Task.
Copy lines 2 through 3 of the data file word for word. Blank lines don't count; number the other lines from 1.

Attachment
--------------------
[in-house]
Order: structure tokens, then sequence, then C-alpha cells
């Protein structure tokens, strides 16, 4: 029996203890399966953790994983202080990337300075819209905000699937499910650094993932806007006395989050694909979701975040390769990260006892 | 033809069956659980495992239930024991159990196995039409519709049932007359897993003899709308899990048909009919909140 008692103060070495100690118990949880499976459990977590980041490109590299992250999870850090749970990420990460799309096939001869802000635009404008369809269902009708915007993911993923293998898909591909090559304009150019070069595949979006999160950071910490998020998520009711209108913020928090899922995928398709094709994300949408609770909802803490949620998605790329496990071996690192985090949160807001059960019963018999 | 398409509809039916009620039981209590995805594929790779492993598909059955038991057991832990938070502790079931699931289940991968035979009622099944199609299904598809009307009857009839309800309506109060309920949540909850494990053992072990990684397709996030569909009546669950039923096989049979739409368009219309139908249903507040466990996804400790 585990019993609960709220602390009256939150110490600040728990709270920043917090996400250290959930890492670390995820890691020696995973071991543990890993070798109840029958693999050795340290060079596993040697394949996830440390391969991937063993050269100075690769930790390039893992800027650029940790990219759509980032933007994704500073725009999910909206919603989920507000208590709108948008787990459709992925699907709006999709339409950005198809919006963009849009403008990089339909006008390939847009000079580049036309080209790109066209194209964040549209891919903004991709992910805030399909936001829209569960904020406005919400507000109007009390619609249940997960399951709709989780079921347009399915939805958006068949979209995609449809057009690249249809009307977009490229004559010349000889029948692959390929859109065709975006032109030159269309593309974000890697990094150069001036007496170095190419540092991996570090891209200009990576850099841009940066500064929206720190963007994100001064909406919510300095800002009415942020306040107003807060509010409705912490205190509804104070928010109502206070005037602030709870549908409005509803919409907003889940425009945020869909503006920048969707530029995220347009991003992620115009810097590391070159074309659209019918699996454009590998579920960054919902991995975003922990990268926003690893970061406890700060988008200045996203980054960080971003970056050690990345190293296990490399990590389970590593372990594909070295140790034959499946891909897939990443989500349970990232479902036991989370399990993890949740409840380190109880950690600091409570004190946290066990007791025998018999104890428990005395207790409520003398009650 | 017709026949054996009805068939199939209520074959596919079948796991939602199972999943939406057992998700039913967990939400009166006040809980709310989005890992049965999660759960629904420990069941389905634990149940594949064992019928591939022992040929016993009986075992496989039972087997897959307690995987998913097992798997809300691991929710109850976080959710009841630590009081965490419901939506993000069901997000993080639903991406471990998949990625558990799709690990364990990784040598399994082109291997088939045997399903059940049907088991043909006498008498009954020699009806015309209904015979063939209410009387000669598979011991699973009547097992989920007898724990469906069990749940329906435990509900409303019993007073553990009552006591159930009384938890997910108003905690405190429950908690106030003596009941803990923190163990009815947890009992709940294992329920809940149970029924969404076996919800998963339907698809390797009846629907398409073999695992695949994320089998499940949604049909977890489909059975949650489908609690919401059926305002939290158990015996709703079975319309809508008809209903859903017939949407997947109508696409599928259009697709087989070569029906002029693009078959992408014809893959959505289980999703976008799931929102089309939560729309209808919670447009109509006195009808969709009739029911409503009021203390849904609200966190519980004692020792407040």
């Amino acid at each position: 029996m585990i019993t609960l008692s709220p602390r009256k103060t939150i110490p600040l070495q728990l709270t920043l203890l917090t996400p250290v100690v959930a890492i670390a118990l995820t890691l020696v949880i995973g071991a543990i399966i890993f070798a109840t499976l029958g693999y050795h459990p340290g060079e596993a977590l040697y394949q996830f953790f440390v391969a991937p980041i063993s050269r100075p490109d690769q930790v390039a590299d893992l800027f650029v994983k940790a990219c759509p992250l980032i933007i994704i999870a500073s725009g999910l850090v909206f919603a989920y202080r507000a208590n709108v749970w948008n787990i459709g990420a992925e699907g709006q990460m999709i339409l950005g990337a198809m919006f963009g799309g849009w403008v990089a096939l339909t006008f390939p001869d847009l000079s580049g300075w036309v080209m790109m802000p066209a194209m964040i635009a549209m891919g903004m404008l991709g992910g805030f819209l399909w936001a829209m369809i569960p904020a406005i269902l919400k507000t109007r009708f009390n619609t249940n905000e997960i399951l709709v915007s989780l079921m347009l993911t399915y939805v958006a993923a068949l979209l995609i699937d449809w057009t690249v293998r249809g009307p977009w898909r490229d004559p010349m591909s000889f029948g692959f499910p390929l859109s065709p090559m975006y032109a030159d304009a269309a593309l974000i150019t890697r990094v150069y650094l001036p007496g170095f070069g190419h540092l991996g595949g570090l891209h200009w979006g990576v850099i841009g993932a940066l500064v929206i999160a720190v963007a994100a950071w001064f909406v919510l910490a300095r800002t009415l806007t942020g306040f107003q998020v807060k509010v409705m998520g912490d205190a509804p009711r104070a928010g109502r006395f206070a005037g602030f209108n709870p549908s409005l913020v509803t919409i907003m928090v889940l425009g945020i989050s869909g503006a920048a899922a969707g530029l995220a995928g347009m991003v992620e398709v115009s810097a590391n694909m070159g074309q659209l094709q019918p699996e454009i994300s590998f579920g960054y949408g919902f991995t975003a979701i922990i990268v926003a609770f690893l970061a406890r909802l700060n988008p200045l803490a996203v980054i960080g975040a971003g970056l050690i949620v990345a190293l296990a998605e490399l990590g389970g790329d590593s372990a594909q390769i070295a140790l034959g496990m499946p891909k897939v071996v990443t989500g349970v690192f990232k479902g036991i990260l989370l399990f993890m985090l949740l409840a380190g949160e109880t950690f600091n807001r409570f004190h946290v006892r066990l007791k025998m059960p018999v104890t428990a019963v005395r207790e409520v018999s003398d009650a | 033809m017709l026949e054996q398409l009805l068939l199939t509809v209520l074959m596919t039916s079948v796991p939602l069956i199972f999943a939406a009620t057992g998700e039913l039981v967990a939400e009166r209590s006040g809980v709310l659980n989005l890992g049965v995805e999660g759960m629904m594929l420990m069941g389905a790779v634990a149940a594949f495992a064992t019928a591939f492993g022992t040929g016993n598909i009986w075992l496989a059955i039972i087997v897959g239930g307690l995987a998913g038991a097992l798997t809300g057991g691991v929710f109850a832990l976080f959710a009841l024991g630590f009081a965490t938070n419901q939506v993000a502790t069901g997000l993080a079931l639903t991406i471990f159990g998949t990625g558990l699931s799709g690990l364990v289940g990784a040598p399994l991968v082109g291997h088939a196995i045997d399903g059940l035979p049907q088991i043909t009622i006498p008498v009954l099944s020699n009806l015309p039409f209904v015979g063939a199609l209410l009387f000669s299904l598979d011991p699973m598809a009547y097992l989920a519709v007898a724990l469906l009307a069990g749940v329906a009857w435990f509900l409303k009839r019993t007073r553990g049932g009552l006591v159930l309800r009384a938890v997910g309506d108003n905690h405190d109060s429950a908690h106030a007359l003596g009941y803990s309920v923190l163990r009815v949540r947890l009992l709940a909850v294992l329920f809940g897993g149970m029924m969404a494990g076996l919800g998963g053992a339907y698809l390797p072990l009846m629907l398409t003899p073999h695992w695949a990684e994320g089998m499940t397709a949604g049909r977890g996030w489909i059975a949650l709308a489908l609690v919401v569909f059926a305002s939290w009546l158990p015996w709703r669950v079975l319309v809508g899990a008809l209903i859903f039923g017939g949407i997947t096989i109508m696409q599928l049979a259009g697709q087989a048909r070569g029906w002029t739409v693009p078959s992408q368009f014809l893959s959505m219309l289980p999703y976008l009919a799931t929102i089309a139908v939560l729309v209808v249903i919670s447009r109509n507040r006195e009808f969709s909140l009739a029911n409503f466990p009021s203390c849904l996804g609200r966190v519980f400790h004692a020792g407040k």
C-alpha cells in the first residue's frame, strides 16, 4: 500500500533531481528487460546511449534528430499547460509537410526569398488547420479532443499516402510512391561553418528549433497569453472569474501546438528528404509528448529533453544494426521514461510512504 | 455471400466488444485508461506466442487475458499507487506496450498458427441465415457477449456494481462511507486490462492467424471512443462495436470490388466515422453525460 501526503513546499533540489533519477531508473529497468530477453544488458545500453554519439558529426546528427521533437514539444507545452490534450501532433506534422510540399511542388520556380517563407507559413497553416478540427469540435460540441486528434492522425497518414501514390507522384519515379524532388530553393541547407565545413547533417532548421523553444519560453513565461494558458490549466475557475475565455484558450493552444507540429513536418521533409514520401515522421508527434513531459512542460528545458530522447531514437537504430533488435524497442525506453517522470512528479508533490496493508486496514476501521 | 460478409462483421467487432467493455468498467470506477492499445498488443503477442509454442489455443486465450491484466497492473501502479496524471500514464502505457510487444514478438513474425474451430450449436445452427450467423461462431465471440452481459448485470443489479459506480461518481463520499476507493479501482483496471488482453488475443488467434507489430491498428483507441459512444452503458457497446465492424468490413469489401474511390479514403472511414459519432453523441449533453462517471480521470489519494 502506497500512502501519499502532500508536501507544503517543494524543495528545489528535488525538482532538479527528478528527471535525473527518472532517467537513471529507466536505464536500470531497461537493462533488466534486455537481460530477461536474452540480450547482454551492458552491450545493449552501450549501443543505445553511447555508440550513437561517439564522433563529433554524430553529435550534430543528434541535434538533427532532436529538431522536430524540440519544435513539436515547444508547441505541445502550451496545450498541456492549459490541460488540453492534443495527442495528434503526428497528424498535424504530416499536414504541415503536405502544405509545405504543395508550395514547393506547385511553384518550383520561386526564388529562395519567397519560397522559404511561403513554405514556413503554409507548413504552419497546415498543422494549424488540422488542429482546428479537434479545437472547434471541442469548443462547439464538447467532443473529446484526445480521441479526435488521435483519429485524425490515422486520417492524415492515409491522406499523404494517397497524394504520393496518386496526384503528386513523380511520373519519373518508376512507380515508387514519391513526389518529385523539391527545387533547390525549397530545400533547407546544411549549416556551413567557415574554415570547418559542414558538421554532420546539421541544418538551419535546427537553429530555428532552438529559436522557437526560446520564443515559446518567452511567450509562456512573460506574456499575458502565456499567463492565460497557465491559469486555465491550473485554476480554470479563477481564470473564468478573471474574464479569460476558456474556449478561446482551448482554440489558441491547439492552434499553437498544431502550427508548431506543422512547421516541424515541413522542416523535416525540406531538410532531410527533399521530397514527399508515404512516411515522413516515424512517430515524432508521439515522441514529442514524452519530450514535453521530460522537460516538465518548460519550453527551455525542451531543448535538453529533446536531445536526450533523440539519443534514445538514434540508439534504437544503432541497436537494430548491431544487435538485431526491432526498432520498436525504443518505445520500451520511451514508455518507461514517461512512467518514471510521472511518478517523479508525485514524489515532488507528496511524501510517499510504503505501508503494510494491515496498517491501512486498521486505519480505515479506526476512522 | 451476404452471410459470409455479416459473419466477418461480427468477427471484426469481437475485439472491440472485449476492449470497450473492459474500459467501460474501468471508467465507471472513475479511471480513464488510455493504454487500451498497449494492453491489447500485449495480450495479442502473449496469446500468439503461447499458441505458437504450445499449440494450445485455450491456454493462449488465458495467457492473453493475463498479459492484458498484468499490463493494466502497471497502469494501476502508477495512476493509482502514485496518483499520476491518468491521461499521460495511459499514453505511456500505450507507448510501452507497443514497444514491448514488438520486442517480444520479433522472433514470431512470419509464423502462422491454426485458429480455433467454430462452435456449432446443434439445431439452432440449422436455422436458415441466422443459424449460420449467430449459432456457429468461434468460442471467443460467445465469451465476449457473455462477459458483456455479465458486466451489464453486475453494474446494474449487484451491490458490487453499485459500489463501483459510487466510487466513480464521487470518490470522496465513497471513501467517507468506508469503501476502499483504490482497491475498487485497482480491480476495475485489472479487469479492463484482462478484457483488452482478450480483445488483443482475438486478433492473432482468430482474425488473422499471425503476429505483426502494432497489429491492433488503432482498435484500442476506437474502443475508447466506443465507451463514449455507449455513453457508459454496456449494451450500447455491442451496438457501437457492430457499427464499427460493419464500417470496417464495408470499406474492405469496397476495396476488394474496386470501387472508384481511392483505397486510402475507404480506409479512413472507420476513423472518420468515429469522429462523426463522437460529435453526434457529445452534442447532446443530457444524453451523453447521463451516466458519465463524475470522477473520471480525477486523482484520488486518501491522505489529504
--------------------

Order: structure tokens, then sequence, then C-alpha cells
């Protein structure tokens, strides 16, 4: 029996203890399966953790994983202080990337300075819209905000699937499910650094993932806007006395989050694909979701975040390769990260006892 | 033809069956659980495992239930024991159990196995039409519709049932007359897993003899709308899990048909009919909140 008692103060070495100690118990949880499976459990977590980041490109590299992250999870850090749970990420990460799309096939001869802000635009404008369809269902009708915007993911993923293998898909591909090559304009150019070069595949979006999160950071910490998020998520009711209108913020928090899922995928398709094709994300949408609770909802803490949620998605790329496990071996690192985090949160807001059960019963018999 | 398409509809039916009620039981209590995805594929790779492993598909059955038991057991832990938070502790079931699931289940991968035979009622099944199609299904598809009307009857009839309800309506109060309920949540909850494990053992072990990684397709996030569909009546669950039923096989049979739409368009219309139908249903507040466990996804400790 585990019993609960709220602390009256939150110490600040728990709270920043917090996400250290959930890492670390995820890691020696995973071991543990890993070798109840029958693999050795340290060079596993040697394949996830440390391969991937063993050269100075690769930790390039893992800027650029940790990219759509980032933007994704500073725009999910909206919603989920507000208590709108948008787990459709992925699907709006999709339409950005198809919006963009849009403008990089339909006008390939847009000079580049036309080209790109066209194209964040549209891919903004991709992910805030399909936001829209569960904020406005919400507000109007009390619609249940997960399951709709989780079921347009399915939805958006068949979209995609449809057009690249249809009307977009490229004559010349000889029948692959390929859109065709975006032109030159269309593309974000890697990094150069001036007496170095190419540092991996570090891209200009990576850099841009940066500064929206720190963007994100001064909406919510300095800002009415942020306040107003807060509010409705912490205190509804104070928010109502206070005037602030709870549908409005509803919409907003889940425009945020869909503006920048969707530029995220347009991003992620115009810097590391070159074309659209019918699996454009590998579920960054919902991995975003922990990268926003690893970061406890700060988008200045996203980054960080971003970056050690990345190293296990490399990590389970590593372990594909070295140790034959499946891909897939990443989500349970990232479902036991989370399990993890949740409840380190109880950690600091409570004190946290066990007791025998018999104890428990005395207790409520003398009650 | 017709026949054996009805068939199939209520074959596919079948796991939602199972999943939406057992998700039913967990939400009166006040809980709310989005890992049965999660759960629904420990069941389905634990149940594949064992019928591939022992040929016993009986075992496989039972087997897959307690995987998913097992798997809300691991929710109850976080959710009841630590009081965490419901939506993000069901997000993080639903991406471990998949990625558990799709690990364990990784040598399994082109291997088939045997399903059940049907088991043909006498008498009954020699009806015309209904015979063939209410009387000669598979011991699973009547097992989920007898724990469906069990749940329906435990509900409303019993007073553990009552006591159930009384938890997910108003905690405190429950908690106030003596009941803990923190163990009815947890009992709940294992329920809940149970029924969404076996919800998963339907698809390797009846629907398409073999695992695949994320089998499940949604049909977890489909059975949650489908609690919401059926305002939290158990015996709703079975319309809508008809209903859903017939949407997947109508696409599928259009697709087989070569029906002029693009078959992408014809893959959505289980999703976008799931929102089309939560729309209808919670447009109509006195009808969709009739029911409503009021203390849904609200966190519980004692020792407040």